TOMLINSON A GREAT GURNEMANZ
Nikolaus Lehndorff's production of Wagner's Tristan, twice at Glyndebourne, was such a highlight, winning prizes galore and showing that a 'conceptual' interpretation could work if it showed sufficient imagination plus respect for the composer and librettists. So this Parsifal, seen at the London Coliseum in 1999 and now again this February and March, comes as a sad disappointment.
Or course, Lehnsdorff does not change the text, but sort of doing that, he has made this Parsifal as unholy as he can. There is no Christian atmosphere. The first scene, in fact most scenes, are of an unremitting greyness, costumes and sets. Initially we see the back a pockmarked wall, within it a huge chunk of fibre-glass (which moves). Scene two reveals what might be a ski-run descent; for the grail there appears a twenty-foot strip of yellow which chez Klingsor becomes orange (not very imaginative).
Kundry appears first looking like a bag lady, second as a big busted would be seductress who sheds her stiff skirt to lie prone on the floor looking like a ladybird that cannot get up off her back; in act three she is clad soberly in penitent's white garb. Parsifal (Stuart Skelton) sang well enough without showing much fire or charisma. Iain Paterson (he should be the main character) he sang well enough (what a mound of self-pity he is!)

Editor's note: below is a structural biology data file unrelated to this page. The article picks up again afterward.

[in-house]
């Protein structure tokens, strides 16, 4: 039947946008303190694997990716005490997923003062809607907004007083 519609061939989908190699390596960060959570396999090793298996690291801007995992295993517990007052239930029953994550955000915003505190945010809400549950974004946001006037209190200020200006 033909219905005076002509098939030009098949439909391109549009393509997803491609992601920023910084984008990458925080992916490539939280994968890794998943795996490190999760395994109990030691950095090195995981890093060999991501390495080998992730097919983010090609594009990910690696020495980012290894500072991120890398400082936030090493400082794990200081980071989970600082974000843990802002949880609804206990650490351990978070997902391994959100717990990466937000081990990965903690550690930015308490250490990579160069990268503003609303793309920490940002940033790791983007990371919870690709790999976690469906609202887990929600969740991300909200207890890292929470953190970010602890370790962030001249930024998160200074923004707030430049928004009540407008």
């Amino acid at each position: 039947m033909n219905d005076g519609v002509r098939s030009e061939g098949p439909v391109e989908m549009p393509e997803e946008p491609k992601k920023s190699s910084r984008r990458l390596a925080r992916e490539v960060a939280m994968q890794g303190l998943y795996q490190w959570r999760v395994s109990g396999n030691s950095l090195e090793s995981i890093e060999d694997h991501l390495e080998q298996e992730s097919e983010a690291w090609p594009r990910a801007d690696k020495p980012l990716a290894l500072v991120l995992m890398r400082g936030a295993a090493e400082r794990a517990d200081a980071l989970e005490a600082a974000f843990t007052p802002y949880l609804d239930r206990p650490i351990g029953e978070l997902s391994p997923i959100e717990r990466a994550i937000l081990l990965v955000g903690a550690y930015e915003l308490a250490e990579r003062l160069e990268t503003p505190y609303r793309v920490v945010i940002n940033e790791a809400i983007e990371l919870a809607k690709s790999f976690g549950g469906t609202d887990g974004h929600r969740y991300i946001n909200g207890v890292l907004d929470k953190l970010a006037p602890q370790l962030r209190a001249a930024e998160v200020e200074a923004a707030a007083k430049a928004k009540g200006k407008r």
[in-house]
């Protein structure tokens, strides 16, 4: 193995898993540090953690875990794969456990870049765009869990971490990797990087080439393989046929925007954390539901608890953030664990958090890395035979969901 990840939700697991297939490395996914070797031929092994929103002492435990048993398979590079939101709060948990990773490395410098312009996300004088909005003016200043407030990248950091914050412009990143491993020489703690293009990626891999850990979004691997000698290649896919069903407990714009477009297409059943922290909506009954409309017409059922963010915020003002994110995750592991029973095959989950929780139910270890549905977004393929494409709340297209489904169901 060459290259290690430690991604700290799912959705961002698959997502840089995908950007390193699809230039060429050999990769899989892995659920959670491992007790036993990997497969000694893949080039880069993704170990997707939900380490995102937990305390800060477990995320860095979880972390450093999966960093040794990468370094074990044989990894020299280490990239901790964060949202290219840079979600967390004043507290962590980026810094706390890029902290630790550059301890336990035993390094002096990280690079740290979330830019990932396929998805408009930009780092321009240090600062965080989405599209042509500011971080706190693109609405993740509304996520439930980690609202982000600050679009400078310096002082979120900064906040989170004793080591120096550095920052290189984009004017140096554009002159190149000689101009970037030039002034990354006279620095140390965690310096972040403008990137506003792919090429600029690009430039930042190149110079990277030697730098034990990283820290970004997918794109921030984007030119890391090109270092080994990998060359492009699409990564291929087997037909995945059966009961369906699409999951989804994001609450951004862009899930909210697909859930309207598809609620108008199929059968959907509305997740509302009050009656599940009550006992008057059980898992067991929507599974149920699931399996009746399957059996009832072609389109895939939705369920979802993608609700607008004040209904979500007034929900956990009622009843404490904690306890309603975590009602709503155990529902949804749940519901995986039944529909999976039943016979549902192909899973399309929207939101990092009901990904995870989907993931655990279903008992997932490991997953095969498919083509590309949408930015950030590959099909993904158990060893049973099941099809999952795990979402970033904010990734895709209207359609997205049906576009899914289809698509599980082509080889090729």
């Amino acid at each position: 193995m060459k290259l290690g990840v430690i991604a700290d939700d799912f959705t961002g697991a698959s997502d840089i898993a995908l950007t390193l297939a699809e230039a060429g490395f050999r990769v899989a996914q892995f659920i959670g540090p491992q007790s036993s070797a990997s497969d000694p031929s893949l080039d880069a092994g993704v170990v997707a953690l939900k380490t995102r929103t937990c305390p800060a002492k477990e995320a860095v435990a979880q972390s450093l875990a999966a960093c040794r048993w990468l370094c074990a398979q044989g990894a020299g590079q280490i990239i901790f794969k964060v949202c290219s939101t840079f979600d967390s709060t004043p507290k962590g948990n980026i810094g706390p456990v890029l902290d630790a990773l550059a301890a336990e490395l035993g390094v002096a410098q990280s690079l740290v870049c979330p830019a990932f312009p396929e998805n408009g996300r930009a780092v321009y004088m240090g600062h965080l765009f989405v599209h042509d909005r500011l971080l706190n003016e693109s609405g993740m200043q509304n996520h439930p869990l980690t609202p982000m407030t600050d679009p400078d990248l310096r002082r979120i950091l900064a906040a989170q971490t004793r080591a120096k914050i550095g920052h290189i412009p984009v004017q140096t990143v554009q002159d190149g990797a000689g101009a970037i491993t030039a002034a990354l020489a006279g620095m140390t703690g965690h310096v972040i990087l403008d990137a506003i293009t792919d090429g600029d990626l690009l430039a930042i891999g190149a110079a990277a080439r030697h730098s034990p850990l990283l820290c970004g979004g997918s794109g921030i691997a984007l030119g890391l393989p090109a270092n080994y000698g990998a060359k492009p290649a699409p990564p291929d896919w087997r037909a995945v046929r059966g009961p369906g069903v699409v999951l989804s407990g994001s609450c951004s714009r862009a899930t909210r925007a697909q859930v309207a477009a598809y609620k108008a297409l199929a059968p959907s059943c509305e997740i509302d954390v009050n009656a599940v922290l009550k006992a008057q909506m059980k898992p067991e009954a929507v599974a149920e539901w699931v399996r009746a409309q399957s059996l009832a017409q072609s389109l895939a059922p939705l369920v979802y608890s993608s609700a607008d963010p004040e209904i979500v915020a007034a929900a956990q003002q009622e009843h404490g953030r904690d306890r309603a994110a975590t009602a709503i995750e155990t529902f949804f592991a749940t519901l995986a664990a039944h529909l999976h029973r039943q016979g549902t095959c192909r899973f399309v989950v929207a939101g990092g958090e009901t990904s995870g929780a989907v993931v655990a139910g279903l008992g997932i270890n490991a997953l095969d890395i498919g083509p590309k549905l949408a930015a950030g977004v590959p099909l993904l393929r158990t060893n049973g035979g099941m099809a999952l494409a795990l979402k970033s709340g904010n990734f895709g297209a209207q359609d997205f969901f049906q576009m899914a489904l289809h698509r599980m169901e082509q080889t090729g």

But the star of the performance was John Tomlinson. Gurnemanz can often seem like a wittering old bore; not here though. Every word was clear, every note noble and sonorous, every gesture telling, and every inflection meaningful. Sir John is well into his sixties but this was a performance to salute and cherish, one of the great ones!
The choral singing and orchestral playing was more than adequate but less than memorable – Mark Wigglesworth the conductor. But the balance did not permit the off-stage chorus, the boys, to be sufficiently heard.
But oh! what a masterly score it is! How one waits for those grinding modulations towards the end of act one, the strings so meditative and moving in the act three prelude and the Good Friday Music – more seductive than anything chez Klingsor. Incidentally, there was a positive plethora of flower maidens, flipperly dressed as for a Noël Coward 1932 musical comedy. But there was no vocal seduction, the mezzo Kundry (Jane Dutton) was inclined to shrillness and her voice showed a disfiguring beat. A curious feature of the set of act three was a strip of railway track curving off upstage. Was that to show modern thought in the medieval age, a possible reference to Auschwitz or maybe that the whole cast was taking a journey to heaven by Grailway?
Isn't it curious that so many religious masterpieces have been written by composers not especially known for their adherence to the church: Beethoven, Verdi, Janacek, Debussy, Vaughan Williams, and Britten?